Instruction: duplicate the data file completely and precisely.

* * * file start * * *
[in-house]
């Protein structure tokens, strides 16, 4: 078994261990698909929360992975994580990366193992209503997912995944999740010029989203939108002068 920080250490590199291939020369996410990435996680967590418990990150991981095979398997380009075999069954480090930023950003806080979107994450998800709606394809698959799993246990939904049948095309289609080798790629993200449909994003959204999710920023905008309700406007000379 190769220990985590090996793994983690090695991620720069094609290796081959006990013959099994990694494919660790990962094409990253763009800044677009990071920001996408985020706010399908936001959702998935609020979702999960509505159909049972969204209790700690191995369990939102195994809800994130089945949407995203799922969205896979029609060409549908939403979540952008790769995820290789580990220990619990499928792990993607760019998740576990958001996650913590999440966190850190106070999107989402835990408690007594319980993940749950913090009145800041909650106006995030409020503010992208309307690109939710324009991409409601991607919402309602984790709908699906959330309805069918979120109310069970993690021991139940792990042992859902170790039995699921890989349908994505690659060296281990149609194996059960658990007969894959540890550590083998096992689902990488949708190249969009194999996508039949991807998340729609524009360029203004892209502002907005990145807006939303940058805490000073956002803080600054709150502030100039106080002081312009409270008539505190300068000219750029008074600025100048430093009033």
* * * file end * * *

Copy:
[in-house]
């Protein structure tokens, strides 16, 4: 078994261990698909929360992975994580990366193992209503997912995944999740010029989203939108002068 920080250490590199291939020369996410990435996680967590418990990150991981095979398997380009075999069954480090930023950003806080979107994450998800709606394809698959799993246990939904049948095309289609080798790629993200449909994003959204999710920023905008309700406007000379 190769220990985590090996793994983690090695991620720069094609290796081959006990013959099994990694494919660790990962094409990253763009800044677009990071920001996408985020706010399908936001959702998935609020979702999960509505159909049972969204209790700690191995369990939102195994809800994130089945949407995203799922969205896979029609060409549908939403979540952008790769995820290789580990220990619990499928792990993607760019998740576990958001996650913590999440966190850190106070999107989402835990408690007594319980993940749950913090009145800041909650106006995030409020503010992208309307690109939710324009991409409601991607919402309602984790709908699906959330309805069918979120109310069970993690021991139940792990042992859902170790039995699921890989349908994505690659060296281990149609194996059960658990007969894959540890550590083998096992689902990488949708190249969009194999996508039949991807998340729609524009360029203004892209502002907005990145807006939303940058805490000073956002803080600054709150502030100039106080002081312009409270008539505190300068000219750029008074600025100048430093009033």